This Recipe Serves 6


    1 tablespoon olive oil 6 slices turkey bacon, cut into 1-inch pieces 8 ounces kale, chopped 1/2 cup fat-free, reduced sodium chicken broth 1/8 teaspoon ground black pepper 2 teaspoons red wine vinegar


      Heat a large pot over medium-high heat. Add the turkey bacon and cook for 4-5 minutes until done. Add the kale and chicken broth to the pan; mix well. Cover and cook for 5 minutes. Remove the lid from the pot and stir in the black pepper and red wine vinegar.


MAKE IT GLUTEN-FREE: Confirm all ingredients are gluten-free and this recipe can be made gluten-free.

Kale has become a popular super food because it is packed with vitamin A, vitamin C, potassium and fiber. It is also low in carb, so it won’t raise blood sugars too much. If you are in a hurry, you can buy kale already chopped in bags at most grocery stores.

Prep Time: 5 minutes

Nutrition Facts

        Serving Size: ½ cup Calories 70 Carbohydrate 4 g Protein 4 g Fat 5.0 g Saturated Fat 1.0 g Sugar 3 g Dietary Fiber 1 Cholesterol 10 mg Sodium 240 mg Potassium 230 mg Serve this dish with a large green salad drizzled lightly with low-fat salad dressing.

Prep Time: 1 hour 15 minutes

Sautéed Kale with Turkey Bacon

This Recipe Serves 4


        1 pound boneless, skinless, chicken breasts 1 tablespoon olive oil 1/4 cup flour 1 tablespoon trans-fat free margarine 10 ounces sliced mushrooms 1/4 teaspoon ground black pepper 1/3 cup balsamic vinegar 1/2 cup fat-free, less sodium chicken broth


        Place the chicken breast in a plastic bag and pound thin with a mallet. Heat olive oil over medium-high heat in a skillet. Dredge the chicken in flour and coat it on both sides. Add the chicken to the pan and sauté 5 minutes per side. Remove the chicken from the pan and set aside. Melt the margarine in the pan. Add the mushrooms and pepper and cook for 5 minutes. Add the balsamic vinegar to the pan and bring it to a boil to reduce the liquid. Add the chicken broth to the pan and simmer 2 more minutes. Add the chicken breast back to the pan and simmer for 5 minutes.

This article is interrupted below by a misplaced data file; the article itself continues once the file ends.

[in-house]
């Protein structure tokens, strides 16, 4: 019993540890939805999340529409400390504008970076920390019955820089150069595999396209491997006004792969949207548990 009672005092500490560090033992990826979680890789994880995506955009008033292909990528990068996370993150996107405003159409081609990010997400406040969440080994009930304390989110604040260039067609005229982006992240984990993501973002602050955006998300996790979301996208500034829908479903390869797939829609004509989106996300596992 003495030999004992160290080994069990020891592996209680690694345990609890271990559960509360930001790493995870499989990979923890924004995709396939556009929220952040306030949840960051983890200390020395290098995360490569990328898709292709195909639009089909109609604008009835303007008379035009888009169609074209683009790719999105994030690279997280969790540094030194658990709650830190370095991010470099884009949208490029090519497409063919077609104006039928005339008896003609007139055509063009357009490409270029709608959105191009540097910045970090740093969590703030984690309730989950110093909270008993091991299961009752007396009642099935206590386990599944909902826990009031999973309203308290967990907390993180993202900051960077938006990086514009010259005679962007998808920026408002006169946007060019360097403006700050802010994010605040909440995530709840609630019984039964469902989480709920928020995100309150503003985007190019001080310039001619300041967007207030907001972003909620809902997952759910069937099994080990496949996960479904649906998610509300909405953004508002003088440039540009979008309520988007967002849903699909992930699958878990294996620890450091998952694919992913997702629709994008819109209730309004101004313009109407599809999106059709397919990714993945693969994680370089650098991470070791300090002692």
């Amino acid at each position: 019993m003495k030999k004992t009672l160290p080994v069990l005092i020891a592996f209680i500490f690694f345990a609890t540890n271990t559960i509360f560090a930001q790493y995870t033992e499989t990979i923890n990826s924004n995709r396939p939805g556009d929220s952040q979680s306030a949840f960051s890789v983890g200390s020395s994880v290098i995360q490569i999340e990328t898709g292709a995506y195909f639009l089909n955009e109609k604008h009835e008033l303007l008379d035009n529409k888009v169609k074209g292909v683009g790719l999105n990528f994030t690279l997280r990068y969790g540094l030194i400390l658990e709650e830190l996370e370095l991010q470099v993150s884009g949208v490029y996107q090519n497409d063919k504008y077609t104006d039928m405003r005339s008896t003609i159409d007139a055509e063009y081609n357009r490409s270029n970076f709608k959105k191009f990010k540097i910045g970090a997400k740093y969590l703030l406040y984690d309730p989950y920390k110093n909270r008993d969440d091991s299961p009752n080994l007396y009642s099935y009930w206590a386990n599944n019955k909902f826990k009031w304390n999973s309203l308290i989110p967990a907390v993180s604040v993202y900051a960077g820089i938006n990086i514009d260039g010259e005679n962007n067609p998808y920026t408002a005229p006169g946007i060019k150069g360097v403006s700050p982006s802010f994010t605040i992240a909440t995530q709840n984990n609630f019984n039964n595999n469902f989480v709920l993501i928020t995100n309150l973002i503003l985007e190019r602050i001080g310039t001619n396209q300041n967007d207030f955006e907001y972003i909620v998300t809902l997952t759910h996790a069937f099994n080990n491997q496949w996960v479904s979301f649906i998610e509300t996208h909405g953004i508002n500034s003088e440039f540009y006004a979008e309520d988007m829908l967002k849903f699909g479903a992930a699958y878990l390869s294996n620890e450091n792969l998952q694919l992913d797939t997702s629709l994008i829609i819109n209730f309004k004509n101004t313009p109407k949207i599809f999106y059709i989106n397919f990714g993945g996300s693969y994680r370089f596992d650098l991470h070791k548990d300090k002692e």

Side Suggestion: Serve this over brown rice, quinoa, or another whole grain. Add a nonstarchy vegetable like steamed broccoli or green beans to complete your meal.

Nutrition Facts

      • Serving Size: 2 rolls
      • Calories 350
      • Carbohydrate 54 g
      • Protein 20 g
      • Fat 6.0 g
      • Saturated Fat 1.6 g
      • Sugar 4 g
      • Dietary Fiber 8 g
      • Cholestero 45 mg
      • Sodium 65 mg
      • Potassium 505 mg

Wild Rice with Cranberries and Almonds

Wild rice takes longer to cook than other rice but it has a lower glycemic index of 45 compared to white rice with a glycemic index of 70. This rice is a great holiday side dish too and is crowd-appropriate, making 11 servings.

Prep Time: 10 minutes

This Recipe Serves 11


      • 1 tablespoon olive oil
      • 1 small onion, diced
      • 3 1/2 cups water
      • 1 cup fat-free, reduced sodium chicken broth
      • 2 (4-ounce) boxes wild rice
      • 1/3 cup slivered almonds, toasted
      • 1/3 cup dried cranberries


      • Heat the oil in a large pot over medium heat. Add the onion and cook for 3 to 4 minutes.
      • Add the water and chicken broth to the pan and bring to a boil.
      • Add the rice; cover and cook according to package directions; usually about 50-60 minutes.
      • Remove the lid and add in the toasted almonds and cranberries; use a fork to mix together.

MAKE IT GLUTEN-FREE: Confirm all ingredients are gluten-free, including the chicken broth, and this recipe can be made gluten-free.

Nutrition Facts

      • Serving Size: about ½ cup
      • Calories 120
      • Carbohydrate 20 g
      • Protein 4 g
      • Fat 3.5 g
      • Saturated Fat 0.3 g
      • Sugar 4 g
      • Dietary Fiber 2 g
      • Cholesterol 0 mg
      • Sodium 50 mg
      • Potassium 140 mg